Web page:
Leaders come out 'swinging'
When it comes to popularity, gaining the reputation of a "swing seat" is the political equivalent of being named captain of the school rugby team.
Palmerston North found itself the centre of attention yesterday as both Prime Minister John Key and Opposition leader David Cunliffe came to town, as did NZ First leader Winston Peters and Greens co-leader Russel Norman.
Though they were in Manawatu to show face and find favour at the Federated Farmers National Conference, Key and Cunliffe would have been aware of how tight the local race between Labour incumbent Iain Lees-Galloway and National challenger Jono Naylor could get.
Though Cunliffe dismissed National's chances as a "vain hope", his repeated digs at the "wishy-washy" Naylor were enough to suggest he knows Labour has a real fight on its hands. The Palmerston North seat may have been red since 1978, but the party's poor polling indicates a new coat of paint may be in the offing.
Lees-Galloway has shown before he doesn't need majority party vote support to win the electorate, but Labour's six-point drop to 23 per cent support in the most recent Fairfax Ipsos poll would have been cause for concern, and a burst of confidence for Naylor.
Key yesterday confirmed Palmerston North was one of four key electorates National would try to swing blue, and that he and other senior ministers would be returning to the city before the election - no doubt adding every ounce of "#Team Key" spirit they can to the local cause.
It is becoming clear what Naylor lacks in big league political experience he makes up for in "brand" support, whereas Lees-Galloway may be better off leaving his leader at home unless Labour can start pulling more ace policies from its sleeve than letting skeletons fall from its closet.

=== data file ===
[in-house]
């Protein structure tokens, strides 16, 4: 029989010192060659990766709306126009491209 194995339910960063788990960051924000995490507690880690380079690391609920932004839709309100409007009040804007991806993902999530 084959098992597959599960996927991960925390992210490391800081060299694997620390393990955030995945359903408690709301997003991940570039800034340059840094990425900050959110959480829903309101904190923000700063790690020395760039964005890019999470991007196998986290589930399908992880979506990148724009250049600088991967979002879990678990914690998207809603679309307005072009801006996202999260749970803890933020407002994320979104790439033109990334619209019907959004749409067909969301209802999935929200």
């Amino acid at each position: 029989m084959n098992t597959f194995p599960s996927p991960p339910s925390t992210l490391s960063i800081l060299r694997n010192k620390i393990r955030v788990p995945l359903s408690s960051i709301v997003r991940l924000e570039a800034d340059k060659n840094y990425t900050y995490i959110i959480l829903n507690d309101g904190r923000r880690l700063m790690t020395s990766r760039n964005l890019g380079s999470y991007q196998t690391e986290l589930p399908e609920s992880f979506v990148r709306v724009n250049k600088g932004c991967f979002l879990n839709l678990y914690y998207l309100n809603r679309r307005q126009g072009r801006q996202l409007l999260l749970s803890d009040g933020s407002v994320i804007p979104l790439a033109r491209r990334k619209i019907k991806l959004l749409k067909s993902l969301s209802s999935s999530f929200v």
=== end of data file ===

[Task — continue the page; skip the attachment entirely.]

Cunliffe described Lees-Galloway as "the best MP in the North Island" - despite him having not yet gained a seat in Labour's shadow Cabinet - and said "nobody in their right mind would swap him for a guy who can't take a position on anything".
It is the sort of smooth swagger the public has come to expect from the Labour leader but there's little to suggest many appreciate it.
He does make a point in that Naylor as a candidate has yet to distinguish his voice from the party rhetoric, but unless Labour can build some momentum, he may not need to.
ONE MORE THING
The decision to move the Palmerston North Christmas Parade from Saturday to Sunday will no doubt benefit some and frustrate others. If it allows for more children to participate and line the streets - the reason for the event in the first place - then the loss of the postponement day is worth the risk.